All you need is AI: How artificial intelligence is reviving The Beatles

Before AI was a thing: Paul McCartney, Ringo Starr, John Lennon (1940 - 1980) and George Harrison (1943 - 2001) - January 1964.
Before AI was a thing: Paul McCartney, Ringo Starr, John Lennon (1940 - 1980) and George Harrison (1943 - 2001) - January 1964. Copyright Getty Images
By David Mouriquand
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Let me take you down 'Cause I'm going to strawberry fields Nothing is real...


It’s all doom and gloom when it comes to artificial intelligence these days.

Advances continue to worry experts, with the threat of AI systems outsmarting humans intensifying, chiefly due to the rise of a new generation of highly capable AI chatbots and software such as ChatGPT and Midjourney.

Artists have also weighed in, such as Nick Cave or Lee Fields, who have expressed their concerns when it comes to AI-generated songwriting, rightly underlining that we should be keeping a close eye on algorithmically generated tunes and the replications which cannot equal genuine human effort or replace true artistic creativity.

However, it has taken AI to reunite one of the world’s most influential bands...

Here Comes The AI

When The Beatles parted ways acrimoniously over 50 years ago, it left the music world in mourning.

Now, artificial intelligence has ‘reunited’ the Fab Four by creating new Beatles songs which sound as if they had been recorded during their ten-year creative tenure.

The creator behind these new tracks, Dae Lims, has taken several songs by surviving Beatles Paul McCartney and Ringo Starr, and used artificial intelligence to add the missing voices of the other band members, John Lennon and George Harrison.

One AI cover of Paul McCartney 2013 single ‘New’, features McCartney’s de-aged vocals, as well as a bridge “sung” by the late John Lennon.

“I’m sobbing! This is so beautiful!!!” wrote a listener in a YouTube comment.

Equally impressive is a version of 'Grow Old With Me', one of the last songs penned by Lennon, which was posthumously released after his 1980 murder and recently remade by Dae Lims.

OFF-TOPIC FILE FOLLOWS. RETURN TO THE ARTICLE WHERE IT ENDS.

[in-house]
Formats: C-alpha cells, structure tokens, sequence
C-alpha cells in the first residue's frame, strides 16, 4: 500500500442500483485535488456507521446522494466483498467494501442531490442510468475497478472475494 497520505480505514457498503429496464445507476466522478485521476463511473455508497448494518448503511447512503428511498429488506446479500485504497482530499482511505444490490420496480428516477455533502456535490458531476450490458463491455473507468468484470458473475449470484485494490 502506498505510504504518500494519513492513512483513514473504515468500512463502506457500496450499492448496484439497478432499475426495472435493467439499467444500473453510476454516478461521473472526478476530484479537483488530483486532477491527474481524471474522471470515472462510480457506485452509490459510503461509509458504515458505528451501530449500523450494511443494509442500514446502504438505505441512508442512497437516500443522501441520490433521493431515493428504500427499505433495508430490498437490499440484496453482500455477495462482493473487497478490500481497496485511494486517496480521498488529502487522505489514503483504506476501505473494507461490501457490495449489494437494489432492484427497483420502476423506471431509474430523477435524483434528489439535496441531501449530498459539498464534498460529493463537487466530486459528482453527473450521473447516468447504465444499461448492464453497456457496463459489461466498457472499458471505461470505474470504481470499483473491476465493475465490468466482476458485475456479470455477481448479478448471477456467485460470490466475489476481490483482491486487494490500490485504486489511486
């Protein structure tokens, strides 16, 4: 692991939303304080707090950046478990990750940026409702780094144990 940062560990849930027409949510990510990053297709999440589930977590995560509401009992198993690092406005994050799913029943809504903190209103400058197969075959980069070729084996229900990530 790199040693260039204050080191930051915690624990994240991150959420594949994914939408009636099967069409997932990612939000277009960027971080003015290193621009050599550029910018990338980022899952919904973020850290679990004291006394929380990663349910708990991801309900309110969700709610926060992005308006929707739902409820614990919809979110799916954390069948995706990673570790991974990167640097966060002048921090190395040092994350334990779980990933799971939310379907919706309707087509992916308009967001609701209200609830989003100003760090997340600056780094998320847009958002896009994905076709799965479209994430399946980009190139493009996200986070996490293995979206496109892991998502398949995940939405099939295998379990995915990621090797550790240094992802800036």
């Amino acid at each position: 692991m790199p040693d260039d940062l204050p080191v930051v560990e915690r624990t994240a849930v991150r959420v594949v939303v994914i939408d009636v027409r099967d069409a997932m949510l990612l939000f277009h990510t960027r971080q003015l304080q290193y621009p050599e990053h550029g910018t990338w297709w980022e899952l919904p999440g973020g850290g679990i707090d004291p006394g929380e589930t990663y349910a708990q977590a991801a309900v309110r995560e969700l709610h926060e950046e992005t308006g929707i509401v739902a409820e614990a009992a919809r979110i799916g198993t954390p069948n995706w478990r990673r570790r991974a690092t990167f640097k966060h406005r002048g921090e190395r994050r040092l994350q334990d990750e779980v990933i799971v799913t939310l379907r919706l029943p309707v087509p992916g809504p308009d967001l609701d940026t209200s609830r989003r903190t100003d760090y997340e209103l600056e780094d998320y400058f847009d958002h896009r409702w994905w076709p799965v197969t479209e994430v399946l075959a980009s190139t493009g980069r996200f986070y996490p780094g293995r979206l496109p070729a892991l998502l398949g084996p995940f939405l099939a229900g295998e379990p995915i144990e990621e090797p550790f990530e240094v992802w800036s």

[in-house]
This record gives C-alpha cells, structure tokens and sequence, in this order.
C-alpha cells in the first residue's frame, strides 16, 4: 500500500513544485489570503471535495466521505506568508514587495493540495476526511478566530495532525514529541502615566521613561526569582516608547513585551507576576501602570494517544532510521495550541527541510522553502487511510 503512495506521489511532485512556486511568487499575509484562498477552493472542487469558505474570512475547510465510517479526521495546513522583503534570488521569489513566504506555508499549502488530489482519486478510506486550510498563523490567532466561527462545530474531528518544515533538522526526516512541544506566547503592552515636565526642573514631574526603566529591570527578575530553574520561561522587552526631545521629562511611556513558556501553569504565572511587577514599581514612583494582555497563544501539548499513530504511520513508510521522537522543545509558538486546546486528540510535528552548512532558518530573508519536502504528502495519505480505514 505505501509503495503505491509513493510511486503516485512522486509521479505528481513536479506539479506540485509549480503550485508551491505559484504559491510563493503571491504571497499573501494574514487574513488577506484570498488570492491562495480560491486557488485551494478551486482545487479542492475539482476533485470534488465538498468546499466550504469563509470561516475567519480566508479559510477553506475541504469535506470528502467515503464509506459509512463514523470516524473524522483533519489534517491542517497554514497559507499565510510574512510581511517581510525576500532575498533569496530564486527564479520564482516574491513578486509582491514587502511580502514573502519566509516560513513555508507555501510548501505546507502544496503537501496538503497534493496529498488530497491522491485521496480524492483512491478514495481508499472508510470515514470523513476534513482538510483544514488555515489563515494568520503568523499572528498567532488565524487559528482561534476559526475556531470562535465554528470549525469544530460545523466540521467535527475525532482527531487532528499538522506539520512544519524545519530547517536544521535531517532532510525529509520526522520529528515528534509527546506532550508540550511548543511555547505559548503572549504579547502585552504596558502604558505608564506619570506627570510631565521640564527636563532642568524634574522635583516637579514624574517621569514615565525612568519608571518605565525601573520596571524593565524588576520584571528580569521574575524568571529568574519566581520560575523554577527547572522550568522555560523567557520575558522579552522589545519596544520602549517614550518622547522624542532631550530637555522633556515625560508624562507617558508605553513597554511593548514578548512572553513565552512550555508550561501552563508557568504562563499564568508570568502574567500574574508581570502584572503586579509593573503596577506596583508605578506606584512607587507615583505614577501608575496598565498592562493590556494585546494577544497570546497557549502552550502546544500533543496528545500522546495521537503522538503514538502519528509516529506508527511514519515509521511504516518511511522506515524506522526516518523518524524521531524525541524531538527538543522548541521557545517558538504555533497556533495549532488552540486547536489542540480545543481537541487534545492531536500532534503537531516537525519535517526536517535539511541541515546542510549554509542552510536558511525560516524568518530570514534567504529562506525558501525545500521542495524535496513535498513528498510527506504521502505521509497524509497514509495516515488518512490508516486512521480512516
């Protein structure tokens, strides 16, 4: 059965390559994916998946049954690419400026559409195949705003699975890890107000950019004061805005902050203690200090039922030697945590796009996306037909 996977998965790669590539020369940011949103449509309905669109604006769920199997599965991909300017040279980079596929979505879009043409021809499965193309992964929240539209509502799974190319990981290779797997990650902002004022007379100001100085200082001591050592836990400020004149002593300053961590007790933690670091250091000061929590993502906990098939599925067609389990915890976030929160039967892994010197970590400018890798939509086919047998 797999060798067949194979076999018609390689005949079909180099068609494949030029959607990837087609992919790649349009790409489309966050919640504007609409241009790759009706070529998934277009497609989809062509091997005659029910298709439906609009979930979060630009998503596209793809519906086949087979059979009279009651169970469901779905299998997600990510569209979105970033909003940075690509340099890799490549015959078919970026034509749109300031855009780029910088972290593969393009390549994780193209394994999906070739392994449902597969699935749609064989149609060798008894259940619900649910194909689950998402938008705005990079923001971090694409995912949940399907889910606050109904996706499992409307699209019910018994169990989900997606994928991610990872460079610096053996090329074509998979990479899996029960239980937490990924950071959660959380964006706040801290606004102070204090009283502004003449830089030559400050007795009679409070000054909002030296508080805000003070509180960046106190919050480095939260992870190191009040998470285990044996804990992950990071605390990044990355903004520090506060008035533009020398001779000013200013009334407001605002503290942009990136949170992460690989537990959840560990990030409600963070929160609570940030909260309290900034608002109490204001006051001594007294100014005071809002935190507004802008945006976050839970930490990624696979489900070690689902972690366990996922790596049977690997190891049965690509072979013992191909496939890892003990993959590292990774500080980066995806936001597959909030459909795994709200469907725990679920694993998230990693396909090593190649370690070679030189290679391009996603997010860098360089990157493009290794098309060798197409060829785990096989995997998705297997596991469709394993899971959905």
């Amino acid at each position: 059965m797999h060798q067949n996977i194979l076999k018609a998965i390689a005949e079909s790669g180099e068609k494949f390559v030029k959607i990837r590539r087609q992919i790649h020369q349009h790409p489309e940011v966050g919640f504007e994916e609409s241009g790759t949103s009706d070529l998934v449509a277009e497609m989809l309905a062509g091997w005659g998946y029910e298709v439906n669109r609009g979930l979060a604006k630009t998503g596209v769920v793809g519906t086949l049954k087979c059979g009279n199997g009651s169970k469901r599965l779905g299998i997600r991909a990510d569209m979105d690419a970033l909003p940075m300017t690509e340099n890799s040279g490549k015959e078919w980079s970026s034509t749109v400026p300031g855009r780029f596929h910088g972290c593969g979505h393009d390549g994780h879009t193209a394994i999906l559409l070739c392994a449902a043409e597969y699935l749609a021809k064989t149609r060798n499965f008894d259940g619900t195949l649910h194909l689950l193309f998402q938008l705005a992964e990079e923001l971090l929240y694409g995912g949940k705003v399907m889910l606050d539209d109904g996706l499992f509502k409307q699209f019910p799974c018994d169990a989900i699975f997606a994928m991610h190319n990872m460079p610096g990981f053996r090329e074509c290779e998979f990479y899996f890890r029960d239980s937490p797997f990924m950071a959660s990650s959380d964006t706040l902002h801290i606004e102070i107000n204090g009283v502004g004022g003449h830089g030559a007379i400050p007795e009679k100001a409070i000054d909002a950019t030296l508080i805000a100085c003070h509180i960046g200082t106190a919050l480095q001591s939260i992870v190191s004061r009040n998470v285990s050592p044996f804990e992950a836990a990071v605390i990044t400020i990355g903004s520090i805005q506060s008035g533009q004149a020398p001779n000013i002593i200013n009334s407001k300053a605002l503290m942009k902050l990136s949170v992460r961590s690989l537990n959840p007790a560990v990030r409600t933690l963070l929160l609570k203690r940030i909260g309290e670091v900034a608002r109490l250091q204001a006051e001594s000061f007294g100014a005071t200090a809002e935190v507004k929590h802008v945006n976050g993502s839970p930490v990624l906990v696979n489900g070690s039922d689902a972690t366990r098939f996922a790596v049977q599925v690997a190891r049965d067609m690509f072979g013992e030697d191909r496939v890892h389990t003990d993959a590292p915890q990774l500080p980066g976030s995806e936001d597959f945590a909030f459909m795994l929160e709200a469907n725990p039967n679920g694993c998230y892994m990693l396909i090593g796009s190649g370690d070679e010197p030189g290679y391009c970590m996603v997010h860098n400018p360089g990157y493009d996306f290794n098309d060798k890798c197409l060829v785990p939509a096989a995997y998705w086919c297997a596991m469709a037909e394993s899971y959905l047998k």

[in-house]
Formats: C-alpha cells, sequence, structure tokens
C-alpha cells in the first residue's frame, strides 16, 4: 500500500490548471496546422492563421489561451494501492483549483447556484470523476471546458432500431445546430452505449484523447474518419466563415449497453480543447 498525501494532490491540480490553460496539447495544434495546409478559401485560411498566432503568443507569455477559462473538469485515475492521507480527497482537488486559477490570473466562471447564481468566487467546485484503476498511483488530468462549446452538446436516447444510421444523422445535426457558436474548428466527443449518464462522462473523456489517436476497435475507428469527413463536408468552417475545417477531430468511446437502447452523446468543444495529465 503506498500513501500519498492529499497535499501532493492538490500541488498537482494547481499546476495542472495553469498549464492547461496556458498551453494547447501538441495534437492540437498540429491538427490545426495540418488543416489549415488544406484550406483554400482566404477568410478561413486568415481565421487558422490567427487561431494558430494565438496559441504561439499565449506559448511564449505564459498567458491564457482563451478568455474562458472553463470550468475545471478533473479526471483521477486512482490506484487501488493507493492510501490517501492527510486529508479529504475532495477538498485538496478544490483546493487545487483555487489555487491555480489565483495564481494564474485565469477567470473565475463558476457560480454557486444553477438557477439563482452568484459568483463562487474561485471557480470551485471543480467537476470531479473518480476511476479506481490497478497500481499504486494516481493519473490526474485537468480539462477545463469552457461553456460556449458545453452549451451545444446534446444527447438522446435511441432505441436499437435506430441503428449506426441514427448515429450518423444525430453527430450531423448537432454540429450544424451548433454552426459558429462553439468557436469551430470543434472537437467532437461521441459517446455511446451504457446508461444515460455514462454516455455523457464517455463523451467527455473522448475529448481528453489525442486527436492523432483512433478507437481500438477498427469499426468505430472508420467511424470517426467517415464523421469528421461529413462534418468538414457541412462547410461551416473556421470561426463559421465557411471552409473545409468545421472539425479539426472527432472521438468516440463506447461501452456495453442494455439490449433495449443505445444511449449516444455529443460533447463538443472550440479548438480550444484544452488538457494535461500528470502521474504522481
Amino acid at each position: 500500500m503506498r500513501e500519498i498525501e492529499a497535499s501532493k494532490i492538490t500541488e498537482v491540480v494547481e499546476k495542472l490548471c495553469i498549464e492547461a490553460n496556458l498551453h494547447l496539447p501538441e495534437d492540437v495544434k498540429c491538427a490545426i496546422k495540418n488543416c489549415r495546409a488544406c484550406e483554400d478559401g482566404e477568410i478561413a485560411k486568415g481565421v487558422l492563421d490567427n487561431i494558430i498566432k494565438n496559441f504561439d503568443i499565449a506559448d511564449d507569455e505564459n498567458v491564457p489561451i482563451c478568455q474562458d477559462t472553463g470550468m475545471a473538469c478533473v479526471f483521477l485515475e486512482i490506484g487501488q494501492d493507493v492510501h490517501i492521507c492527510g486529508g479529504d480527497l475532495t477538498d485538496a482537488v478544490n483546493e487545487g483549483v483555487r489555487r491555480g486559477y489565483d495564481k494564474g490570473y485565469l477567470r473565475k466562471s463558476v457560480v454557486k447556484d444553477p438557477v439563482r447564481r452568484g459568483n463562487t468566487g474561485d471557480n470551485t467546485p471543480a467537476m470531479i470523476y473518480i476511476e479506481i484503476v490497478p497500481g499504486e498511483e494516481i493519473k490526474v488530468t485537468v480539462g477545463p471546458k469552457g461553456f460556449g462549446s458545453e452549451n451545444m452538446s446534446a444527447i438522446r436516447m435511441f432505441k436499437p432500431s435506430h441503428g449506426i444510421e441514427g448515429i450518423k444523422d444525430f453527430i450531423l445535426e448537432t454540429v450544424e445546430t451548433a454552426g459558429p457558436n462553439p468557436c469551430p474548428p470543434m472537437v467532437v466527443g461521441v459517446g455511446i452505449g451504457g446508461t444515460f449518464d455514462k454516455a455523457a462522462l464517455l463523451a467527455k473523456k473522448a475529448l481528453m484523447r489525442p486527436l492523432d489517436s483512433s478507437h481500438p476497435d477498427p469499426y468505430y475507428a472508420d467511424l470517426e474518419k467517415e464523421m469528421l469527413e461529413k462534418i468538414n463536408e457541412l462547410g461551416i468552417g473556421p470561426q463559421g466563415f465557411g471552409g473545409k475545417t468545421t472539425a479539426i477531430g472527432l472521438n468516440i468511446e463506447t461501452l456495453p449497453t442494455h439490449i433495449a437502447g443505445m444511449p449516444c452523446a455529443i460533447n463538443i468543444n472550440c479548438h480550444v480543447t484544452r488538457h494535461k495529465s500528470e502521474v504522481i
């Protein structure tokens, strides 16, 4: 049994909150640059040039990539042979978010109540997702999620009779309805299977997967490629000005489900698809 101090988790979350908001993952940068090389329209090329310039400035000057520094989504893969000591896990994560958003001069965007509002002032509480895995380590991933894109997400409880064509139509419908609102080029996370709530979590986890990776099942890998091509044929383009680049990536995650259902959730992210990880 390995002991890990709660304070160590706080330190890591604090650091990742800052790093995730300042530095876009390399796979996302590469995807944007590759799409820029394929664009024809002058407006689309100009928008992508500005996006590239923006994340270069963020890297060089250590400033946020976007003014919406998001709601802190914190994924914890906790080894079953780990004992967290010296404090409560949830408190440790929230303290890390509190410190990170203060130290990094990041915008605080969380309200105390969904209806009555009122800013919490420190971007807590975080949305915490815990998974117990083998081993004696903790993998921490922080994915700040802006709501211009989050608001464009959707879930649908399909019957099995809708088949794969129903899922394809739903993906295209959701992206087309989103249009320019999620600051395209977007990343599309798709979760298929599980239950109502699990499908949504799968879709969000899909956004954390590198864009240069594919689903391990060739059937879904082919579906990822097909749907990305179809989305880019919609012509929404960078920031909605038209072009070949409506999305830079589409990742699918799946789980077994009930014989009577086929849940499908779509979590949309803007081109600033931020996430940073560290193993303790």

With enhanced audio quality and harmonized backing vocals that evoke the Liverpudlian rockers' heyday, the song sounds alarmingly impressive. To the untrained ear, it almost sounds like this song could have been an outtake from their final album, 1970’s 'Let It Be'.

However, there’s a litigation storm a brewing...

While My AI Gently Weeps

The creator of these videos has had several of his videos removed from his platform due to complaints from rights holders. 

At the time of writing, Dae Lims has made most of his videos private and only two Beatles songs remain: ‘Grow Old With Me’, written by John Lennon, and ‘It Don't Come Easy’, by Ringo Starr.

It’s hardly surprising, as the ethical and legal ramifications are sizeable. For the time being, this kind of creation still requires some serious AI knowhow, but it's only a matter of time before more simplified tools are made available to the general public; this could pose serious copyright headaches. 

If artists are paid for their vocal license, then everything’s being done by the book. However, what happens when the artists in question are no longer with us? What happens then in terms of copyright, and how can this be moderated?

Or can AI-generated music loophole its way into bypassing rights holders and avoiding traditional industry standards? 

It can be argued that fan-created tributes are just that, and not intended to be monetized, and AI creators have in the past stated it falls under “fair use”, invoking a 2015 court ruling that said Google was permitted to archive the world's books because it wasn't competing with sellers and was displaying only snippets.


While many listeners (and a few renegade pop stars, including singer Grimes, who has made her voice available for anyone to use) suggest that we need to get used to a world where we’re hearing both genuine creations and cloned versions, there are some that are crying foul.

French streaming service Deezer is one of them.

Streaming service Deezer declares war on "fake songs"@deezer

The streaming service has already announced that it has developed a technology that allows it to identify and possibly remove songs that clone pop stars’ voices. These “fake songs” can apparently now be detected; songs like ‘Heart On My Sleeve’, which was “sung” by Drake and The Weeknd. 

In April, Universal Music successfully petitioned streaming services to remove the song, saying that "the training of generative AI using our artists' music" was "a violation of copyright law". 

However, that hasn’t stopped the track from popping up on various platforms. And, somewhat ironically, Deezer’s new detection tool is based on artificial intelligence. 


Takes a wolf to catch a wolf, and all that.

So, is AI threatening to destroy music and are these recent Beatles songs history-rewriting travesties? Or are they simply harmless tributes from fans using available software and making the most of technological advances?

Jury’s out. So far, the remaining Beatles (or other rights holders of the the band’s legacy) haven’t commented. Whichever side of the debate you’re on, however, you better listen to the songs quick sharp. They might not be there for long.

Additional sources • AFP

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